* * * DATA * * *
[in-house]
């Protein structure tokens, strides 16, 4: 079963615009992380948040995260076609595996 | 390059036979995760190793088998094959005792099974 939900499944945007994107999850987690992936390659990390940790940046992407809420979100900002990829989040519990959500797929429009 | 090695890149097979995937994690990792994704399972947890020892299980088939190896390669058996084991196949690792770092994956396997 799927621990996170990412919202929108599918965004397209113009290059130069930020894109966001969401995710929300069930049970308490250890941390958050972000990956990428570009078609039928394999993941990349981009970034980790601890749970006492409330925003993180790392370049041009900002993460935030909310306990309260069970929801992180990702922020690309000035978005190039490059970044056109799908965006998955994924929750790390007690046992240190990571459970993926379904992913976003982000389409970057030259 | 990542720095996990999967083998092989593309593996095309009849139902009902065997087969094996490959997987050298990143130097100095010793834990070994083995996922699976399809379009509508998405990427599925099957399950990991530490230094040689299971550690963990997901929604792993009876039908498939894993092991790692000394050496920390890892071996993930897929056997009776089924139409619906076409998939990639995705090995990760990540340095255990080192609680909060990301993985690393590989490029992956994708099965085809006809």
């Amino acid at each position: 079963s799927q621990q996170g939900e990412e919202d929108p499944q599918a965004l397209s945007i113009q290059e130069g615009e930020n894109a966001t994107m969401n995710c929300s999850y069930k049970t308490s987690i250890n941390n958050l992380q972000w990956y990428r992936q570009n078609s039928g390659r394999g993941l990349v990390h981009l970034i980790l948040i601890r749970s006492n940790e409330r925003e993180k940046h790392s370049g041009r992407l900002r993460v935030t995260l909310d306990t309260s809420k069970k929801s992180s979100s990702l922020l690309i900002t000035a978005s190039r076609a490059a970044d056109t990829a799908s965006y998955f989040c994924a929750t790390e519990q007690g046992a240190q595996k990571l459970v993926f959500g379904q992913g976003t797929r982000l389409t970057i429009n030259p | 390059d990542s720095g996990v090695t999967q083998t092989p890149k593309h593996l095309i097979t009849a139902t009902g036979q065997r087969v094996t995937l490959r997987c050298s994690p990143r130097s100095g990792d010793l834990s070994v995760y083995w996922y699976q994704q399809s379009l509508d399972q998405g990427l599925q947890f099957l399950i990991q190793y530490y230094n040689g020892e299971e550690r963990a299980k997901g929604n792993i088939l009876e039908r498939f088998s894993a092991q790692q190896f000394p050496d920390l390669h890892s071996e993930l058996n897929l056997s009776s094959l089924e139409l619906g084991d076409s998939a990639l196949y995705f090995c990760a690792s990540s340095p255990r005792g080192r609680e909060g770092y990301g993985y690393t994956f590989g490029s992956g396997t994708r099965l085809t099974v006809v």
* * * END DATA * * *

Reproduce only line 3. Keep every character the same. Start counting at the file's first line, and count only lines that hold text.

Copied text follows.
């Amino acid at each position: 079963s799927q621990q996170g939900e990412e919202d929108p499944q599918a965004l397209s945007i113009q290059e130069g615009e930020n894109a966001t994107m969401n995710c929300s999850y069930k049970t308490s987690i250890n941390n958050l992380q972000w990956y990428r992936q570009n078609s039928g390659r394999g993941l990349v990390h981009l970034i980790l948040i601890r749970s006492n940790e409330r925003e993180k940046h790392s370049g041009r992407l900002r993460v935030t995260l909310d306990t309260s809420k069970k929801s992180s979100s990702l922020l690309i900002t000035a978005s190039r076609a490059a970044d056109t990829a799908s965006y998955f989040c994924a929750t790390e519990q007690g046992a240190q595996k990571l459970v993926f959500g379904q992913g976003t797929r982000l389409t970057i429009n030259p | 390059d990542s720095g996990v090695t999967q083998t092989p890149k593309h593996l095309i097979t009849a139902t009902g036979q065997r087969v094996t995937l490959r997987c050298s994690p990143r130097s100095g990792d010793l834990s070994v995760y083995w996922y699976q994704q399809s379009l509508d399972q998405g990427l599925q947890f099957l399950i990991q190793y530490y230094n040689g020892e299971e550690r963990a299980k997901g929604n792993i088939l009876e039908r498939f088998s894993a092991q790692q190896f000394p050496d920390l390669h890892s071996e993930l058996n897929l056997s009776s094959l089924e139409l619906g084991d076409s998939a990639l196949y995705f090995c990760a690792s990540s340095p255990r005792g080192r609680e909060g770092y990301g993985y690393t994956f590989g490029s992956g396997t994708r099965l085809t099974v006809v």